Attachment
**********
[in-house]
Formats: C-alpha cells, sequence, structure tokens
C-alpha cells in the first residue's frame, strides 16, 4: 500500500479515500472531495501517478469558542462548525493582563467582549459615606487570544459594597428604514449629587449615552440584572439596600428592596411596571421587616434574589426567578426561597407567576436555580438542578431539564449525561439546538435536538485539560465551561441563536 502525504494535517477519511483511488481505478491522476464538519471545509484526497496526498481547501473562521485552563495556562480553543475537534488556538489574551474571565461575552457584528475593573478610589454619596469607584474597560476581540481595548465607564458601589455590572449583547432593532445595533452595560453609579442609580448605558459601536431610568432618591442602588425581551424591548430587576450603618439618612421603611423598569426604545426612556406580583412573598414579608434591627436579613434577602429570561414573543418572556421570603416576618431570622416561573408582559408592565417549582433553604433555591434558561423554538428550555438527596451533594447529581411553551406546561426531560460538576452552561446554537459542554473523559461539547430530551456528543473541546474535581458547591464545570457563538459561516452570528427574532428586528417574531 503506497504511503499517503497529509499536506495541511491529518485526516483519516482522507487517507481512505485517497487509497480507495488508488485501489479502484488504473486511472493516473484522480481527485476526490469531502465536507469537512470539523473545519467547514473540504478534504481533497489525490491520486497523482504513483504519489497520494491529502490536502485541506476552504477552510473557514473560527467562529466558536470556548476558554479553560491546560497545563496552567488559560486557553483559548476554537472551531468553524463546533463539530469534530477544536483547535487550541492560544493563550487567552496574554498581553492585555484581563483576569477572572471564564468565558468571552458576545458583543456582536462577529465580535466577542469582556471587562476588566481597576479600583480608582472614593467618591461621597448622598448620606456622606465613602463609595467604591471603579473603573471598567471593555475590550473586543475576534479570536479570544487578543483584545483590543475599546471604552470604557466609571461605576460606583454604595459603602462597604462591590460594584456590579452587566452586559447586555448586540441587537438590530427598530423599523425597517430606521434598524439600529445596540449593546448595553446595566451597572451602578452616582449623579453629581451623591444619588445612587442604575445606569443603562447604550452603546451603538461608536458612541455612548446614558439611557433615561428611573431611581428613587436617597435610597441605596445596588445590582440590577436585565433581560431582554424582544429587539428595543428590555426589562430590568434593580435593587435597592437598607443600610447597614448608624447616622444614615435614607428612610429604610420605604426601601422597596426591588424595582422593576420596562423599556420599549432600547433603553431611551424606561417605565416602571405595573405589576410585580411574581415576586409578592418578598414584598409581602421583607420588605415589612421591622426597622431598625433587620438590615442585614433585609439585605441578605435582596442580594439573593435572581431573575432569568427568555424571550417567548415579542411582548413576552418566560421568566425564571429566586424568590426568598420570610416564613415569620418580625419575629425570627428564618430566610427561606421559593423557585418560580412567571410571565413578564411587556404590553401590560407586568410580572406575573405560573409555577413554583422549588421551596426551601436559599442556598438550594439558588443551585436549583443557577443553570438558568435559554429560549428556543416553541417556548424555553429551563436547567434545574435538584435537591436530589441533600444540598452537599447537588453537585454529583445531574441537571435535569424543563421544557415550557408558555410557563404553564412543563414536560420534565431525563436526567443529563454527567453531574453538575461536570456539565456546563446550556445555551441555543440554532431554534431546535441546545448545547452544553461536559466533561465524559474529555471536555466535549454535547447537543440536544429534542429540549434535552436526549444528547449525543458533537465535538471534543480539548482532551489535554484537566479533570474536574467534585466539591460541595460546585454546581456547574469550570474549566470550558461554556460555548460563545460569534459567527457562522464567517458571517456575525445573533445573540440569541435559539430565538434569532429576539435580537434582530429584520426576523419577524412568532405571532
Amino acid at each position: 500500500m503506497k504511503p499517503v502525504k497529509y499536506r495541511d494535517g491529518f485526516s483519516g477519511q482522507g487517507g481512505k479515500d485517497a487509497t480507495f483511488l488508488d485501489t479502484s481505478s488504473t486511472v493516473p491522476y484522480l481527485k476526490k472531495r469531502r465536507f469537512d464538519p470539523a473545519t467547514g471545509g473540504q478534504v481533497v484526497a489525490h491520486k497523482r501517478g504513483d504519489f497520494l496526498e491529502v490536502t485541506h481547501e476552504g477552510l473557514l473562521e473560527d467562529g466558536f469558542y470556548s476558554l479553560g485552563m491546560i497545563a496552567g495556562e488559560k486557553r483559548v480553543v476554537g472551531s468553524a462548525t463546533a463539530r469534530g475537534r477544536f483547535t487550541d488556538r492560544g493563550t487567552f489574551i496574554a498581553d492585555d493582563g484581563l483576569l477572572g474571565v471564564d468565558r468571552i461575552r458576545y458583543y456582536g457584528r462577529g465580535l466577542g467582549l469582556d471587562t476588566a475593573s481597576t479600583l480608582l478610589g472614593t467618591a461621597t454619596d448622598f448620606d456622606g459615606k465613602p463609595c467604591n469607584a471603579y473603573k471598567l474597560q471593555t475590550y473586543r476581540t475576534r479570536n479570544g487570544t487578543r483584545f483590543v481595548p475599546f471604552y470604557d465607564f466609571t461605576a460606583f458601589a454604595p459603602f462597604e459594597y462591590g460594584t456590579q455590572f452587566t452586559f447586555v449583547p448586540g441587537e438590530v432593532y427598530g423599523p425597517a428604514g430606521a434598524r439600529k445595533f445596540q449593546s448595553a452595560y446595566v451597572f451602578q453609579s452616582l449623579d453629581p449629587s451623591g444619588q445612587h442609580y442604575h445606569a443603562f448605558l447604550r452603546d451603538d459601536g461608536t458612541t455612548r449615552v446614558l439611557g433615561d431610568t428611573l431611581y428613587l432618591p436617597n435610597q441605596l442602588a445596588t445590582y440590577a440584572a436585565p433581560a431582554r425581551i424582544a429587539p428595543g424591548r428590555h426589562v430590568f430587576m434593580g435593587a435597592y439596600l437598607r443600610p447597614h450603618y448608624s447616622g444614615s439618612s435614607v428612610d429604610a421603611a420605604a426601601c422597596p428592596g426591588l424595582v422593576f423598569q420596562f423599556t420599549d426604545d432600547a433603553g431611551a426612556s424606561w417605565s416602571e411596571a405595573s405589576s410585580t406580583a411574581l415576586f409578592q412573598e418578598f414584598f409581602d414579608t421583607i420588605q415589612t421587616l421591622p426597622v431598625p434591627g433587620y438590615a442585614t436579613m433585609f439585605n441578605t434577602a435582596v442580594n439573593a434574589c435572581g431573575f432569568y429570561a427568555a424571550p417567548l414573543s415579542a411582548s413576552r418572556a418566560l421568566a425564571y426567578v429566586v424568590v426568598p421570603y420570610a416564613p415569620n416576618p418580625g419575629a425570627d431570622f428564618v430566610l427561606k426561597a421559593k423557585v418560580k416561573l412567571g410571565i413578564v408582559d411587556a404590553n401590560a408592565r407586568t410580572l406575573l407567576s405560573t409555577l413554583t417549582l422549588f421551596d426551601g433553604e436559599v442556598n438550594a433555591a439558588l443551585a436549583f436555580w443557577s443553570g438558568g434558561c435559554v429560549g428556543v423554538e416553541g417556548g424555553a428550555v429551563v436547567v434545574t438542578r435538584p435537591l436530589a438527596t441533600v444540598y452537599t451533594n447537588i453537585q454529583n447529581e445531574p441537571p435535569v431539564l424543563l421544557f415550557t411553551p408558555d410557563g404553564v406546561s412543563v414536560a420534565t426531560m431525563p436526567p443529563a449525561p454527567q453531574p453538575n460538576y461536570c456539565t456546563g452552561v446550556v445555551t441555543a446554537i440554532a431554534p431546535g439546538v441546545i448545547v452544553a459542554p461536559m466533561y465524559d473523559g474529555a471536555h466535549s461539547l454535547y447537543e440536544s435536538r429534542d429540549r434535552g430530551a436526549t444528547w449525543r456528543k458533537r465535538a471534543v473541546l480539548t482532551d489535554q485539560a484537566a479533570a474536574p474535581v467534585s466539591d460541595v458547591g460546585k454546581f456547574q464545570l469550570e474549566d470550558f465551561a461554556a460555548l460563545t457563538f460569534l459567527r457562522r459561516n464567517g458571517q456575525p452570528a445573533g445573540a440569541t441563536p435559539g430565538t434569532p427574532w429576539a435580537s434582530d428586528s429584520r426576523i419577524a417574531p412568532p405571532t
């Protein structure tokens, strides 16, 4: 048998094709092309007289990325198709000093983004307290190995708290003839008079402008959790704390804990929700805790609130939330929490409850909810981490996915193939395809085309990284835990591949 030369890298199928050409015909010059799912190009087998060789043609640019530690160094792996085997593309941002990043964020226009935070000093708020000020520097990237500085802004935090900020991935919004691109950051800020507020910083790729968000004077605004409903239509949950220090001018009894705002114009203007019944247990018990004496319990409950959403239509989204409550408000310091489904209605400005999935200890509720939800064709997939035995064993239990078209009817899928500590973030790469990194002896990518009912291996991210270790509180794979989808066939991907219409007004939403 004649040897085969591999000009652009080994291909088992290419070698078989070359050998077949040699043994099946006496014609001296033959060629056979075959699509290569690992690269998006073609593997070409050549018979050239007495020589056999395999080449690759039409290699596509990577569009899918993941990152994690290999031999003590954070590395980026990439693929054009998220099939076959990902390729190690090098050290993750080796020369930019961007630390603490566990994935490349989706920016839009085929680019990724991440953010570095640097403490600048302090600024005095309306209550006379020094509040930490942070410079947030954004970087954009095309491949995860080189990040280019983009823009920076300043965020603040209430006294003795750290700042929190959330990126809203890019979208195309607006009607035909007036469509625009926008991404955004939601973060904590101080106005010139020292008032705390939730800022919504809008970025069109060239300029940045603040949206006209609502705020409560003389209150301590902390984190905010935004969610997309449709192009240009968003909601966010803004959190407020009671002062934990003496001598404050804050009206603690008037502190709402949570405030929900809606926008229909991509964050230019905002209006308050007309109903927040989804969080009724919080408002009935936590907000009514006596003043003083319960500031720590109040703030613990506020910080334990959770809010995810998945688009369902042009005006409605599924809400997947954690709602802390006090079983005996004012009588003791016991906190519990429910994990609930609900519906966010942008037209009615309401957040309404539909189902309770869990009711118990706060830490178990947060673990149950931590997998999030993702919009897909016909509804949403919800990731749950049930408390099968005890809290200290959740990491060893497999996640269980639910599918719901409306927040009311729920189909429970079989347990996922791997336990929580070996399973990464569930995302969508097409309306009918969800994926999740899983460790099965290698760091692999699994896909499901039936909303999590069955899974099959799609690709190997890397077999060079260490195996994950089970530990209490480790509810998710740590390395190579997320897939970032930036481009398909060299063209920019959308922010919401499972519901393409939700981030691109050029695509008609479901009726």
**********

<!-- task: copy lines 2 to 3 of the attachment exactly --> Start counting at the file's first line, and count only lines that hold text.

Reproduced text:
Formats: C-alpha cells, sequence, structure tokens
C-alpha cells in the first residue's frame, strides 16, 4: 500500500479515500472531495501517478469558542462548525493582563467582549459615606487570544459594597428604514449629587449615552440584572439596600428592596411596571421587616434574589426567578426561597407567576436555580438542578431539564449525561439546538435536538485539560465551561441563536 502525504494535517477519511483511488481505478491522476464538519471545509484526497496526498481547501473562521485552563495556562480553543475537534488556538489574551474571565461575552457584528475593573478610589454619596469607584474597560476581540481595548465607564458601589455590572449583547432593532445595533452595560453609579442609580448605558459601536431610568432618591442602588425581551424591548430587576450603618439618612421603611423598569426604545426612556406580583412573598414579608434591627436579613434577602429570561414573543418572556421570603416576618431570622416561573408582559408592565417549582433553604433555591434558561423554538428550555438527596451533594447529581411553551406546561426531560460538576452552561446554537459542554473523559461539547430530551456528543473541546474535581458547591464545570457563538459561516452570528427574532428586528417574531 503506497504511503499517503497529509499536506495541511491529518485526516483519516482522507487517507481512505485517497487509497480507495488508488485501489479502484488504473486511472493516473484522480481527485476526490469531502465536507469537512470539523473545519467547514473540504478534504481533497489525490491520486497523482504513483504519489497520494491529502490536502485541506476552504477552510473557514473560527467562529466558536470556548476558554479553560491546560497545563496552567488559560486557553483559548476554537472551531468553524463546533463539530469534530477544536483547535487550541492560544493563550487567552496574554498581553492585555484581563483576569477572572471564564468565558468571552458576545458583543456582536462577529465580535466577542469582556471587562476588566481597576479600583480608582472614593467618591461621597448622598448620606456622606465613602463609595467604591471603579473603573471598567471593555475590550473586543475576534479570536479570544487578543483584545483590543475599546471604552470604557466609571461605576460606583454604595459603602462597604462591590460594584456590579452587566452586559447586555448586540441587537438590530427598530423599523425597517430606521434598524439600529445596540449593546448595553446595566451597572451602578452616582449623579453629581451623591444619588445612587442604575445606569443603562447604550452603546451603538461608536458612541455612548446614558439611557433615561428611573431611581428613587436617597435610597441605596445596588445590582440590577436585565433581560431582554424582544429587539428595543428590555426589562430590568434593580435593587435597592437598607443600610447597614448608624447616622444614615435614607428612610429604610420605604426601601422597596426591588424595582422593576420596562423599556420599549432600547433603553431611551424606561417605565416602571405595573405589576410585580411574581415576586409578592418578598414584598409581602421583607420588605415589612421591622426597622431598625433587620438590615442585614433585609439585605441578605435582596442580594439573593435572581431573575432569568427568555424571550417567548415579542411582548413576552418566560421568566425564571429566586424568590426568598420570610416564613415569620418580625419575629425570627428564618430566610427561606421559593423557585418560580412567571410571565413578564411587556404590553401590560407586568410580572406575573405560573409555577413554583422549588421551596426551601436559599442556598438550594439558588443551585436549583443557577443553570438558568435559554429560549428556543416553541417556548424555553429551563436547567434545574435538584435537591436530589441533600444540598452537599447537588453537585454529583445531574441537571435535569424543563421544557415550557408558555410557563404553564412543563414536560420534565431525563436526567443529563454527567453531574453538575461536570456539565456546563446550556445555551441555543440554532431554534431546535441546545448545547452544553461536559466533561465524559474529555471536555466535549454535547447537543440536544429534542429540549434535552436526549444528547449525543458533537465535538471534543480539548482532551489535554484537566479533570474536574467534585466539591460541595460546585454546581456547574469550570474549566470550558461554556460555548460563545460569534459567527457562522464567517458571517456575525445573533445573540440569541435559539430565538434569532429576539435580537434582530429584520426576523419577524412568532405571532